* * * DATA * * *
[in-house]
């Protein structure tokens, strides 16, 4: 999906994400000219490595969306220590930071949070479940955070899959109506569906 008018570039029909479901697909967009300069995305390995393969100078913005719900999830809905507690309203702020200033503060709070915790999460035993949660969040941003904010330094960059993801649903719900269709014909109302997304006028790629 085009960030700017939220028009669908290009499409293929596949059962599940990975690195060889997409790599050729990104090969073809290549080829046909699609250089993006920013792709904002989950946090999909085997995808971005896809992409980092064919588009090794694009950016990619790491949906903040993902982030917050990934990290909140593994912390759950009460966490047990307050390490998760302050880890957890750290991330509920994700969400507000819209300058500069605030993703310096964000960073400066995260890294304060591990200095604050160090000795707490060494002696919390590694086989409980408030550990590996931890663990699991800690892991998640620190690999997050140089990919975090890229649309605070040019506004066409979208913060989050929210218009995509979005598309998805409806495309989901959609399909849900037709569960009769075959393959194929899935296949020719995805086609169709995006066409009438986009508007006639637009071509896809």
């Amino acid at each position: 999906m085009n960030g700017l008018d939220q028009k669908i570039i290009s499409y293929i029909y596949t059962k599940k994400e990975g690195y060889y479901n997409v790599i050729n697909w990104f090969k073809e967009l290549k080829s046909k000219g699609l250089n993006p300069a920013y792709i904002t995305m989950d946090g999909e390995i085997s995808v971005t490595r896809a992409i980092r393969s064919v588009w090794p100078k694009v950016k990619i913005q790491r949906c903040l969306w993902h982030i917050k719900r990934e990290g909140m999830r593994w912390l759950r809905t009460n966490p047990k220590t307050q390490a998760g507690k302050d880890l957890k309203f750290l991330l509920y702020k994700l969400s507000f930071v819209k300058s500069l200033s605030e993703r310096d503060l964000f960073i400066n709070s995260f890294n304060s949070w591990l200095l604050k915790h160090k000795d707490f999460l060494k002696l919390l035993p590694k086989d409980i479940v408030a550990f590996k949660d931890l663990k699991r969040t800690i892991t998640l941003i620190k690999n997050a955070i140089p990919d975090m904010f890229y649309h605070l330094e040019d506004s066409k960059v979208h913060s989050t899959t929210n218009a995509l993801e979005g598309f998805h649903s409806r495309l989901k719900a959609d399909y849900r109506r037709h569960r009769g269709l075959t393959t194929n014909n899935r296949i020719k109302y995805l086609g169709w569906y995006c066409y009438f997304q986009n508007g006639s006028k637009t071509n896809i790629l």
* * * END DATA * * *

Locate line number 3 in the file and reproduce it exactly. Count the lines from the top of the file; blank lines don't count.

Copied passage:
């Amino acid at each position: 999906m085009n960030g700017l008018d939220q028009k669908i570039i290009s499409y293929i029909y596949t059962k599940k994400e990975g690195y060889y479901n997409v790599i050729n697909w990104f090969k073809e967009l290549k080829s046909k000219g699609l250089n993006p300069a920013y792709i904002t995305m989950d946090g999909e390995i085997s995808v971005t490595r896809a992409i980092r393969s064919v588009w090794p100078k694009v950016k990619i913005q790491r949906c903040l969306w993902h982030i917050k719900r990934e990290g909140m999830r593994w912390l759950r809905t009460n966490p047990k220590t307050q390490a998760g507690k302050d880890l957890k309203f750290l991330l509920y702020k994700l969400s507000f930071v819209k300058s500069l200033s605030e993703r310096d503060l964000f960073i400066n709070s995260f890294n304060s949070w591990l200095l604050k915790h160090k000795d707490f999460l060494k002696l919390l035993p590694k086989d409980i479940v408030a550990f590996k949660d931890l663990k699991r969040t800690i892991t998640l941003i620190k690999n997050a955070i140089p990919d975090m904010f890229y649309h605070l330094e040019d506004s066409k960059v979208h913060s989050t899959t929210n218009a995509l993801e979005g598309f998805h649903s409806r495309l989901k719900a959609d399909y849900r109506r037709h569960r009769g269709l075959t393959t194929n014909n899935r296949i020719k109302y995805l086609g169709w569906y995006c066409y009438f997304q986009n508007g006639s006028k637009t071509n896809i790629l």